As a side point, the time-ordered product of fields is also different for the bare and renormalized fields. This leads to a modification of the propagator as I suspect you are already aware.

  • $\begingroup$ I cannot see why the renormalized fields do not obey canonical commutation relations (CCR), since if we make a transformation on a system which breaks CCRs, then the “physics” of the system will change. So, I think we should rescale the renormalized fields so that they obey CCRs again. $\endgroup$
    – AlQuemist
    Jul 31, 2017 at 7:25
  • $\begingroup$ @PhilosophiaeNaturalis: The physics of the system does change. Renormalized fields and bare fields don't obey the same equations. They differ by factors of $Z$. $\endgroup$
    – JeffDror
    Jul 31, 2017 at 12:07
  • $\begingroup$ I have no problem with accepting that CCR need not hold if we don't explicitly enforce them by field rescaling. I am a little puzzled by the fact that this is never mentioned in textbooks. However, I am not quite sure wheter it's bare fields that satisfy CCR. Correlations functions of renormalized fields are finite, hence so is spectral density function. Therefore CCR hold up to a finite rescaling constant. Bare fields differ from renormalized fields by infinite rescalings needed to cancel UV divergences. $\endgroup$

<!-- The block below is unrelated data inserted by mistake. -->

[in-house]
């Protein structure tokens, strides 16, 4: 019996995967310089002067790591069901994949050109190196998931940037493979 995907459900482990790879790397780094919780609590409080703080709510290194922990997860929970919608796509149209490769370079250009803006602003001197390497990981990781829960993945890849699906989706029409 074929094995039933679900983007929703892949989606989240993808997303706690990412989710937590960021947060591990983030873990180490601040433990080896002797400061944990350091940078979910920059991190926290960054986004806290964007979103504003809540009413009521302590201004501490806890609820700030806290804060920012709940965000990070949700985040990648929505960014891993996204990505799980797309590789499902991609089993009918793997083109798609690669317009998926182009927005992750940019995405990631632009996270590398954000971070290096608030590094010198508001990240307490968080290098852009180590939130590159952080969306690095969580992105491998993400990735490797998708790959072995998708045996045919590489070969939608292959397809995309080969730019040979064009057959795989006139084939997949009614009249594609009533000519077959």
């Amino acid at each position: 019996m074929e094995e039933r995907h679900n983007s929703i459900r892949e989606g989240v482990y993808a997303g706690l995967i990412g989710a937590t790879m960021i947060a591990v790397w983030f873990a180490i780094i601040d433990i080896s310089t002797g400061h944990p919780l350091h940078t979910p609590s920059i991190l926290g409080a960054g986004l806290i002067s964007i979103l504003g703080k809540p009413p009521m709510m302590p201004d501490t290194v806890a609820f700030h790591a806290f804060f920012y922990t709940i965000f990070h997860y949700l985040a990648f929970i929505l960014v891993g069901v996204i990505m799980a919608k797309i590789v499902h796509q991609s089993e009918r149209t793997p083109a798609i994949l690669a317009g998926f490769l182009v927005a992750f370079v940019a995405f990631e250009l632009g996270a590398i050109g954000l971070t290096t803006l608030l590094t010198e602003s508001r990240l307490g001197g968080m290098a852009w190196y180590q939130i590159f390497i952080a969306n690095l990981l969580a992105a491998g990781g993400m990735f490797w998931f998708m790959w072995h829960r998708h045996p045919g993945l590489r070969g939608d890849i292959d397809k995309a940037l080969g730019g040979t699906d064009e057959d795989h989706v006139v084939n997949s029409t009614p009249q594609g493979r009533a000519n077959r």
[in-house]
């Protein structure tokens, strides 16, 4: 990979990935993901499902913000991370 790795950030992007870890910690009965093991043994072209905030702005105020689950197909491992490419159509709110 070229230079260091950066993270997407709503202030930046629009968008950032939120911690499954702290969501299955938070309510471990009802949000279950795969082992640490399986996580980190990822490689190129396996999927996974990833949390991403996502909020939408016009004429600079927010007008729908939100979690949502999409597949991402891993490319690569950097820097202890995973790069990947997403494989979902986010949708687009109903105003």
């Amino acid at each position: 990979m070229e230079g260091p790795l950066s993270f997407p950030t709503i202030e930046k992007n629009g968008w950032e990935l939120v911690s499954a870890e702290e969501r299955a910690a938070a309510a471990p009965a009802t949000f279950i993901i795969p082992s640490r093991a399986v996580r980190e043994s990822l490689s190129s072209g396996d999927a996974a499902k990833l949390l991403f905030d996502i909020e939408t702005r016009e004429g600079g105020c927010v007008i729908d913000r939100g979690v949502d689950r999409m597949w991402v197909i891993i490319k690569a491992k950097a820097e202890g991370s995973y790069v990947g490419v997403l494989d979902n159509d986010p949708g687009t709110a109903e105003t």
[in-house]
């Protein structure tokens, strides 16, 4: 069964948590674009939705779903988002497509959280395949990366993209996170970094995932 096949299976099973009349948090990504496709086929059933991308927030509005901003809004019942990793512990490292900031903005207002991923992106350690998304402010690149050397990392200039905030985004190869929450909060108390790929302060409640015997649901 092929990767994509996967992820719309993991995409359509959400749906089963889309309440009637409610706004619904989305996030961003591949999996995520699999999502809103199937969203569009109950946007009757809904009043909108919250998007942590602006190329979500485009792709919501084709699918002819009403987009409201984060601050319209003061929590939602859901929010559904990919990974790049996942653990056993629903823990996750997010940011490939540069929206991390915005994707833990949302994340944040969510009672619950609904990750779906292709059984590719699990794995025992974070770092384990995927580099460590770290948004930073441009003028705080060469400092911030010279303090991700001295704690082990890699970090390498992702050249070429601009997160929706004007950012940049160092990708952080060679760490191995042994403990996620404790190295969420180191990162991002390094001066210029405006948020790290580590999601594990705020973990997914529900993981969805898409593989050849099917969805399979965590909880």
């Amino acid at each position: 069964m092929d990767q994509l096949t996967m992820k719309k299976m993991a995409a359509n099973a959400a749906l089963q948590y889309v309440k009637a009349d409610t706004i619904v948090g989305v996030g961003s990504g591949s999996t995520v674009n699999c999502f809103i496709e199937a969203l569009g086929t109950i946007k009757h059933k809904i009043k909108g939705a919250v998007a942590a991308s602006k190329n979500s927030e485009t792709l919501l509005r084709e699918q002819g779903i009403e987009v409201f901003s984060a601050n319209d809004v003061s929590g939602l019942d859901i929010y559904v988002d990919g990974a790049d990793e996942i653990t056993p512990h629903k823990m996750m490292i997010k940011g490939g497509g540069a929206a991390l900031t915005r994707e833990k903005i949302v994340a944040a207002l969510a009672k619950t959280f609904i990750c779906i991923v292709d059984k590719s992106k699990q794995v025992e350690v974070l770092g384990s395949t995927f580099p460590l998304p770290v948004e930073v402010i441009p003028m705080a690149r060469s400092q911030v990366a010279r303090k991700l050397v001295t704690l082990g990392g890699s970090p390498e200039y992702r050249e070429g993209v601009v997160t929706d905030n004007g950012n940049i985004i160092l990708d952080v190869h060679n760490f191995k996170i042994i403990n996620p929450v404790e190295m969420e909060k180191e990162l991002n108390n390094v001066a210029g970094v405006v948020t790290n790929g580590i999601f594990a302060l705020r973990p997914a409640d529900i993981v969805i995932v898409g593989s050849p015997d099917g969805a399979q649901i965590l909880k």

– Blazej
    Jul 31, 2017 at 12:15
  • $\begingroup$ Hence I would conclude that commutation relations of bare fields are in fact meaningless when regularization is taken away. This agrees with the point of view that bare fields (and renormalization constants) cease to exist for $\Lambda \to \infty$. We only expect the renormalized fields to be an approximation of some genuine, existing QFT. $\endgroup$
    – Blazej
    Jul 31, 2017 at 12:16

The relevant axiom.

Any (canonical) field, renormalised or not, satisfies, by postulate, $$ [\phi,\pi]=\delta $$ where $\pi$ is the field conjugate to $\phi$. In Lagrangian field theory, $$ \pi\overset{\mathrm{def}}=\frac{\partial \mathcal L}{\partial\dot\phi} $$

Case 1.

If $\phi$ is an unrenormalised field, $$ \mathcal L=\frac12\dot\phi^2_{\mathrm{un}}+\cdots $$ then $$ [\phi_{\mathrm{un}},\dot\phi_{\mathrm{un}}]=\delta $$